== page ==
The early 20th Century also saw great strides being made in the world of child welfare. The rights of states to regulate relations between parents and children were established, giving the states the authority to pass laws prohibiting child abuse and neglect. Foster care and family preservation were recognized as the preferred means of caring for orphans and children whose families were unable to care for them. The first federal children’s bureau was established and, in 1909, the first White House Conference on Children was convened.


The 1970s brought another period of tremendous change in the child welfare system. The number of children entering foster care increased significantly as did their length of stay in care. More and more children languished in care, enduring multiple foster placements, falling behind educationally, and suffering psychologically, emotionally and sometimes physically as a result of years spent in care. Lawmakers were concerned that too many children were entering care unnecessarily and that oversight of the foster care system was inadequate. As a result, federal legislation was enacted emphasizing a preference for intensive family – and community – based preventive services designed to preserve families and avoid the disruption in children’s lives associated with being placed in care.

In 1977, recognizing the changing nature of child welfare services, the Graham Home and Windham Child Care, the City’s oldest and most venerable child caring organizations, merged to form Graham Windham. With their complementary programs and services aimed at aiding children whose families were unable to care for them and supporting troubled families in order to keep their children from entering the foster care system, the two institutions were uniquely positioned to meet the changing realities and challenges of child welfare going into the 1980s.


In 2006, Graham Windham celebrated its two hundred years of service with a Bicentennial Ball attended by notable figures including Hillary Rodham Clinton, Laura Bush, George Pataki, and Senator Chuck Schumer.

In 2011, Graham Windham’s historical archives contain over two hundred years of documents were transferred to the New York Historical Society.

In 2011-2012, we refreshed our mission, clarifying our focus on child welfare and juvenile justice populations. To this end, we made the difficult decision to transfer the operating of our early childhood programs to other organizations. While these programs had been successful, they were not directly aligned with our mission to primarily serve children and families in the child welfare system.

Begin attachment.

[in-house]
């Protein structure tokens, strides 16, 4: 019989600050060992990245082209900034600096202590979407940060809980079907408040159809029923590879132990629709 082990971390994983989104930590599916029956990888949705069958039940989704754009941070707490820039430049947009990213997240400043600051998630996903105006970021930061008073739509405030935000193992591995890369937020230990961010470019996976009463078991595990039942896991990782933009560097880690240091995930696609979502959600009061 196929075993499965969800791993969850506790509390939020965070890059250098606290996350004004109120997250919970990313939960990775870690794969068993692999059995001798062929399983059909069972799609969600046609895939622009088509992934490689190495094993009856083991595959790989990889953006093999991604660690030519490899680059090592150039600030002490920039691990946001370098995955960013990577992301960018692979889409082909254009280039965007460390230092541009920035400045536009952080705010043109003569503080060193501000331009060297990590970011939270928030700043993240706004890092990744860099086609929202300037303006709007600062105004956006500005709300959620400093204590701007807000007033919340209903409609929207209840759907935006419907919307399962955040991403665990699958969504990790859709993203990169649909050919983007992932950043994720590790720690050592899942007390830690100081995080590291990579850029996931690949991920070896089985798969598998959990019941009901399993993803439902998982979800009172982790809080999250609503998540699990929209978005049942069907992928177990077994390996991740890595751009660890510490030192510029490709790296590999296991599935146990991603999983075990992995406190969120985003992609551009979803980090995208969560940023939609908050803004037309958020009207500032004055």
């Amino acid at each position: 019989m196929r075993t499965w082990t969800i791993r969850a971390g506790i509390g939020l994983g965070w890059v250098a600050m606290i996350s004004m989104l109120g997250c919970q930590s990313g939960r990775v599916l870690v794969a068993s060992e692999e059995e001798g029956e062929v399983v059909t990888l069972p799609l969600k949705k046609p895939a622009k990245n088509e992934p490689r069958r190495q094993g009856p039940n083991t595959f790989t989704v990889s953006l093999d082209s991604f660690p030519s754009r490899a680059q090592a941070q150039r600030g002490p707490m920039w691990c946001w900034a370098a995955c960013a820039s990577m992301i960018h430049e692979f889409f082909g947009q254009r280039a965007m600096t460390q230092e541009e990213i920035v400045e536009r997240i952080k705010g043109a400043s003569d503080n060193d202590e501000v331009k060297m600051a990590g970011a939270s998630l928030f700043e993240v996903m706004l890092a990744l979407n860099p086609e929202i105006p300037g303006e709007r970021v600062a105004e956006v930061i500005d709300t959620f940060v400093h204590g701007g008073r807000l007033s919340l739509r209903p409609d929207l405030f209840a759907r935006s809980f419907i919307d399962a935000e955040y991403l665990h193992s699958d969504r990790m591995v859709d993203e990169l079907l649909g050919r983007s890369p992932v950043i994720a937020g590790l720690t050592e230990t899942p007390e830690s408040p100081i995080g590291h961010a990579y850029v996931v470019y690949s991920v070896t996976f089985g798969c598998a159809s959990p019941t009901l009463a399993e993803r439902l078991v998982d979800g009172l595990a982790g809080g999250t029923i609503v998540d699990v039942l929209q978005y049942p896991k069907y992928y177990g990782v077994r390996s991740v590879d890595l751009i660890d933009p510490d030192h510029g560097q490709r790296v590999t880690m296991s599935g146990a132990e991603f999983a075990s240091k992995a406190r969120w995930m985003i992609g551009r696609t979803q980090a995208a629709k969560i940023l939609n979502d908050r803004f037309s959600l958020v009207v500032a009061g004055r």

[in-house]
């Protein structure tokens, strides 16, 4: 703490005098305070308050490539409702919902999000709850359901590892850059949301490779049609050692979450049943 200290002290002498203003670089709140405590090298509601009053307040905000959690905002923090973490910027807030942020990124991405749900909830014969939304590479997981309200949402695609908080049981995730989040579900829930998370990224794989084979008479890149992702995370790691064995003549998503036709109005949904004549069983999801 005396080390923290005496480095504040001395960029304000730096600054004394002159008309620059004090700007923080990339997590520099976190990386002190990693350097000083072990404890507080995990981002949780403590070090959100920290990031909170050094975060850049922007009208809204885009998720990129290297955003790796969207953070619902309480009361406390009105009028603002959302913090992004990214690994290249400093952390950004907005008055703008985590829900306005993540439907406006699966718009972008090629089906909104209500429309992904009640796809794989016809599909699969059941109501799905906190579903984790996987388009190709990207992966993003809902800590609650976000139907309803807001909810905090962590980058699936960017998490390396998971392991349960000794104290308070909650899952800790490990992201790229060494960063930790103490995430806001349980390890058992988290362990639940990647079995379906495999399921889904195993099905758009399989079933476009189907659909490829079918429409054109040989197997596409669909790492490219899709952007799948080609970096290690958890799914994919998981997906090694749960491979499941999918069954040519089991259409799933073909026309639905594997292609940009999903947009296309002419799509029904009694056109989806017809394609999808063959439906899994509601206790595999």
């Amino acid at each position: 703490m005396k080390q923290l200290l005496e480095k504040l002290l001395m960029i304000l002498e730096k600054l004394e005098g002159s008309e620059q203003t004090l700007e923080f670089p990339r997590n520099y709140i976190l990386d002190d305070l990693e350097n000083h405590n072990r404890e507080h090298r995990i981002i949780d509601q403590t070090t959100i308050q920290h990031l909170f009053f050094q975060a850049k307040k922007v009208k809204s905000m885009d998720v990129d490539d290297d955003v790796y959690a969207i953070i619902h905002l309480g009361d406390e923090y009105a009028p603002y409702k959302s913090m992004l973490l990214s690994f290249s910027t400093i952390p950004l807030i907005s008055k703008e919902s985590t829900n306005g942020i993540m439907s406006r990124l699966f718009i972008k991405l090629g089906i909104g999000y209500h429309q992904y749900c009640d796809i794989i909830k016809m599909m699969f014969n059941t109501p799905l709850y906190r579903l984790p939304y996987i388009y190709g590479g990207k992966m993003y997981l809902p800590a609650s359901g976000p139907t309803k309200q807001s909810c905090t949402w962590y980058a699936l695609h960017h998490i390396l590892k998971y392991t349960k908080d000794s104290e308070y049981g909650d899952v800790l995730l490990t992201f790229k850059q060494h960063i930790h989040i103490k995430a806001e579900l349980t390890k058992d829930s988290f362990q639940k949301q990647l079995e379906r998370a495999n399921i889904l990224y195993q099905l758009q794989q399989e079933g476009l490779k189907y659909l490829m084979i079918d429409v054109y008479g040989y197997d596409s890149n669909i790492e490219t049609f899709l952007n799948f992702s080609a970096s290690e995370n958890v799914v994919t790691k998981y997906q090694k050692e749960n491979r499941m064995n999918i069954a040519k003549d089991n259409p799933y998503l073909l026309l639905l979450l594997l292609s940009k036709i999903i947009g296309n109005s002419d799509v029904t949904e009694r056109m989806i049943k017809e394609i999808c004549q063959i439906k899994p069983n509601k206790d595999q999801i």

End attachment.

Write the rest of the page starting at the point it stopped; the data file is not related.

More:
In 2012-2013, we successfully completed a leadership transition. Poul Jensen, our leader of over 15 years, retired at the end of 2012; during 2012, he co-led the agency with successor Jess Dannhauser (who had joined Graham Windham in 2009 as head of our program performance and planning team). Mr. Dannhauser assumed the full role of President & CEO in 2013.

In 2013, as part of our five-year strategic vision, we launched the Family Success Initiative, a set of interventions to support parents in developing the skills to safely care for their children, including coaching during foster care visits, developmental playgroups, and peer support groups. In early 2014, we started the Forever Families program, to provide peer support and other services to families that stays with them after reunification or adoption, to prevent children’s re-entry into foster care.

In 2014, also in line with our strategic vision, we launched the Graham SLAM program, an innovative strategy for helping youth successfully transition to adulthood, through comprehensive long-term support, from high school (starting at age 16) through college or vocational school and onto a living-wage career path, until age 25 (even after youth have left the child welfare system).

At a 2016 benefit held at the Museum of Modern Art in New York City, Graham Windham honored Lin-Manuel Miranda, his father Luis A. Miranda, Jr., Hamilton actors Phillipa Soo and Morgan Marcell, and the historian and biographer Ron Chernow. They were all honored for their support of Eliza Hamilton’s legacy.

Today, we continue to grow the Family Success Initiative and Graham SLAM, and launched a strengthened professional development initiative, including onboarding training for all staff and leadership training for management staff.

Learn More about Graham’s History at the New York Historical Society

In 2011, our archives were added to the collection at the New-York Historical Society, preserving over 200 years of documentation about who we are and the countless children we have served in our long history.

Explore Graham Windham’s records at the New York Historical Society ►